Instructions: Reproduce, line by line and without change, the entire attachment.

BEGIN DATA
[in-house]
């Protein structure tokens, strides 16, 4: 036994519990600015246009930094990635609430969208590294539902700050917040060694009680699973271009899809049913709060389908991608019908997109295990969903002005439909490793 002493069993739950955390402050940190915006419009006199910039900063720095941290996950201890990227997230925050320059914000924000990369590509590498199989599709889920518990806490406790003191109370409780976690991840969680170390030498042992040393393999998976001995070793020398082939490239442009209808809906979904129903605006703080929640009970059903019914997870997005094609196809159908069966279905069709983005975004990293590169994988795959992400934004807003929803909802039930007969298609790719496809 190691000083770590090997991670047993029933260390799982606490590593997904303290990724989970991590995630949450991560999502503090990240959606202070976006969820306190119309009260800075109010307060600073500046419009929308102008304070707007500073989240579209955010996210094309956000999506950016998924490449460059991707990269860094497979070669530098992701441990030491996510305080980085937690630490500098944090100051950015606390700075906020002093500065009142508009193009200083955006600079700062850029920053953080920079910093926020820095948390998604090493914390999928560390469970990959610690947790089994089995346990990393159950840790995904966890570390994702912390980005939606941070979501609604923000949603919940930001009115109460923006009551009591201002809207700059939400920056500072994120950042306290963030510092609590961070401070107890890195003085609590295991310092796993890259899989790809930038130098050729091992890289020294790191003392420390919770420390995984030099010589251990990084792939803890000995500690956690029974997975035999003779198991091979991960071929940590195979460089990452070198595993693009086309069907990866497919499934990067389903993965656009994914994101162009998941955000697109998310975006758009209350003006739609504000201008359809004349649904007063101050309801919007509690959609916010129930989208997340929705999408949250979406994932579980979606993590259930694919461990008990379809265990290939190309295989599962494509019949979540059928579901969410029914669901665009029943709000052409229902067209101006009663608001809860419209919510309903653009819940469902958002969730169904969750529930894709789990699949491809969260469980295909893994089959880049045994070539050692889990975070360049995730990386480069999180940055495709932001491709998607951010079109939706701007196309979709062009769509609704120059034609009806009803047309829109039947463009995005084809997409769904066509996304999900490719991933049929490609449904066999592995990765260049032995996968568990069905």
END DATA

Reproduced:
[in-house]
């Protein structure tokens, strides 16, 4: 036994519990600015246009930094990635609430969208590294539902700050917040060694009680699973271009899809049913709060389908991608019908997109295990969903002005439909490793 002493069993739950955390402050940190915006419009006199910039900063720095941290996950201890990227997230925050320059914000924000990369590509590498199989599709889920518990806490406790003191109370409780976690991840969680170390030498042992040393393999998976001995070793020398082939490239442009209808809906979904129903605006703080929640009970059903019914997870997005094609196809159908069966279905069709983005975004990293590169994988795959992400934004807003929803909802039930007969298609790719496809 190691000083770590090997991670047993029933260390799982606490590593997904303290990724989970991590995630949450991560999502503090990240959606202070976006969820306190119309009260800075109010307060600073500046419009929308102008304070707007500073989240579209955010996210094309956000999506950016998924490449460059991707990269860094497979070669530098992701441990030491996510305080980085937690630490500098944090100051950015606390700075906020002093500065009142508009193009200083955006600079700062850029920053953080920079910093926020820095948390998604090493914390999928560390469970990959610690947790089994089995346990990393159950840790995904966890570390994702912390980005939606941070979501609604923000949603919940930001009115109460923006009551009591201002809207700059939400920056500072994120950042306290963030510092609590961070401070107890890195003085609590295991310092796993890259899989790809930038130098050729091992890289020294790191003392420390919770420390995984030099010589251990990084792939803890000995500690956690029974997975035999003779198991091979991960071929940590195979460089990452070198595993693009086309069907990866497919499934990067389903993965656009994914994101162009998941955000697109998310975006758009209350003006739609504000201008359809004349649904007063101050309801919007509690959609916010129930989208997340929705999408949250979406994932579980979606993590259930694919461990008990379809265990290939190309295989599962494509019949979540059928579901969410029914669901665009029943709000052409229902067209101006009663608001809860419209919510309903653009819940469902958002969730169904969750529930894709789990699949491809969260469980295909893994089959880049045994070539050692889990975070360049995730990386480069999180940055495709932001491709998607951010079109939706701007196309979709062009769509609704120059034609009806009803047309829109039947463009995005084809997409769904066509996304999900490719991933049929490609449904066999592995990765260049032995996968568990069905």